July 13, 2024

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City report on evacuated Castledowns Pointe condo recommends changes for public safety

4 min read

An investigation report by the City of Edmonton has found that the construction of a condo building evacuated due to structural problems in September did not align with design drawings, confirming what engineers determined last year. 

The city investigated the safety code permitting process for the design and construction phases between 1999 and 2000 for Castledowns Pointe, an 83-unit condo building at 12618 152nd Ave.

Residents were ordered out of the building in September after engineers from Read Jones Christoffersen Ltd. (RJC) investigating damage from a March 2023 fire discovered portions of the structure were significantly overstressed. 

The city’s investigation found there were discrepancies between the architectural and structural design drawings.

“The investigation correlates findings of the RJC Engineers report, whereas the construction of the subject building does not align with design drawings,” says the city report, dated Feb. 8.

It says data provided by RJC Engineers “leads to the conclusion that the structure was not built to comply with the building code, or an approved alternative standard.”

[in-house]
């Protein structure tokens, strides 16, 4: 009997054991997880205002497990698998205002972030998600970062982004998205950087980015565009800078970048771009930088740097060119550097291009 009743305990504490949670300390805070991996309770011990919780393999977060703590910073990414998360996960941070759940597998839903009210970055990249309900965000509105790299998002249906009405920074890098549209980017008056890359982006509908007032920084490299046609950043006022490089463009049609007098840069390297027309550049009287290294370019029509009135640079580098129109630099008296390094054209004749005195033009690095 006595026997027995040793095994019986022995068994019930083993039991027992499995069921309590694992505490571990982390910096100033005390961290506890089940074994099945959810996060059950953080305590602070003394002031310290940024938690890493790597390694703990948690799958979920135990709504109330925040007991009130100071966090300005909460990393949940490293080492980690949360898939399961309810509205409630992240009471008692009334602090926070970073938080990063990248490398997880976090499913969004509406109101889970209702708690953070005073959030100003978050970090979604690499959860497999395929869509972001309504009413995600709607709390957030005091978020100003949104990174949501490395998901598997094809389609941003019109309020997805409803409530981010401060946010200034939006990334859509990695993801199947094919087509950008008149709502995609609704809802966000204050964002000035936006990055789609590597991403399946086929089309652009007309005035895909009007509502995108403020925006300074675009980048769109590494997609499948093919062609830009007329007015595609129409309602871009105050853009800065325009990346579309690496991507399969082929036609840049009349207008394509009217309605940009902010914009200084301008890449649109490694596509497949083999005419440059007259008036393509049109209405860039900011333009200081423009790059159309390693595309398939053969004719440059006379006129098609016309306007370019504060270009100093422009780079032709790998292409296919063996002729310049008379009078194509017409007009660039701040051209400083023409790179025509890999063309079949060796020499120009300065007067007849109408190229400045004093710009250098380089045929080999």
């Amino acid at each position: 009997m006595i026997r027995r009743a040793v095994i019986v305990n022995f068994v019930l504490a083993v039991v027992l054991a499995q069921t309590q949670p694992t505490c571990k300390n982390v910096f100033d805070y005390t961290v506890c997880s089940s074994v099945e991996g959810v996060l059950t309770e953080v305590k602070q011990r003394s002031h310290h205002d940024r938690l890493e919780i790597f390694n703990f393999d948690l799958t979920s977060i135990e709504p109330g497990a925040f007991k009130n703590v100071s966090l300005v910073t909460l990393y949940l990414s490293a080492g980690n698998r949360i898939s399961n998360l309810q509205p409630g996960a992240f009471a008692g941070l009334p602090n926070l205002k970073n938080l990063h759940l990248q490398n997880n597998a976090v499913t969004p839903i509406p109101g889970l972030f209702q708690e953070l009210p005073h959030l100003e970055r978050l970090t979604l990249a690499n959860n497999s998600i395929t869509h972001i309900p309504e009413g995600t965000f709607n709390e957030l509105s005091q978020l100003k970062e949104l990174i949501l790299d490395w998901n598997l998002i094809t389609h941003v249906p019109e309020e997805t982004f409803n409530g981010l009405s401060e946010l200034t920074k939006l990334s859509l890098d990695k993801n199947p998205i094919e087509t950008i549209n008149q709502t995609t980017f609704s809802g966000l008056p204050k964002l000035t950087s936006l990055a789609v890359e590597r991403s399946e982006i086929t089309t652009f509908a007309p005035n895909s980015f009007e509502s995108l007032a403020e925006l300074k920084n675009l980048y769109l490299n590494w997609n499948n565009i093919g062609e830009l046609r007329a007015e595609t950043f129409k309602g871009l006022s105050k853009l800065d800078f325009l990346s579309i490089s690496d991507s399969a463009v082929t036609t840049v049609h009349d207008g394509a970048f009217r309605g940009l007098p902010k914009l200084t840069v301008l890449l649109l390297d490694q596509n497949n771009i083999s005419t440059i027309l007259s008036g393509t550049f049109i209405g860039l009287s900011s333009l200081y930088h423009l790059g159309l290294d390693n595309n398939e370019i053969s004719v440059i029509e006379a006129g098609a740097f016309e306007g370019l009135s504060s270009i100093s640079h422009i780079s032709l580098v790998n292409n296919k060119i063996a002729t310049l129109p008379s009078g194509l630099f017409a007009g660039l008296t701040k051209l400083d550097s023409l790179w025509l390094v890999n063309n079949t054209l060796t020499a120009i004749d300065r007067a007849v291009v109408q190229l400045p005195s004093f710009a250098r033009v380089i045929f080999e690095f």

An aerial shot of a large condo building. A white tarp covers one wing of the property.
Engineers investigating the damage caused by a fire on March 12, 2023, discovered the Castledowns Pointe building was not structurally sound. (David Bajer/CBC)

CBC obtained the report from the office of city councillor Erin Rutherford.

Among its recommendations to improve public safety:

  • Communicate and regulate roles and responsibilities under the Safety Codes Act with stakeholders in the design, construction, occupancy and maintenance of buildings and other structures.
  • Develop and deliver investigation training and reporting mechanisms for safety codes officers.
  • Have the provincial government and professional organizations provide a continuing education campaign.
  • Review consumer protection programs.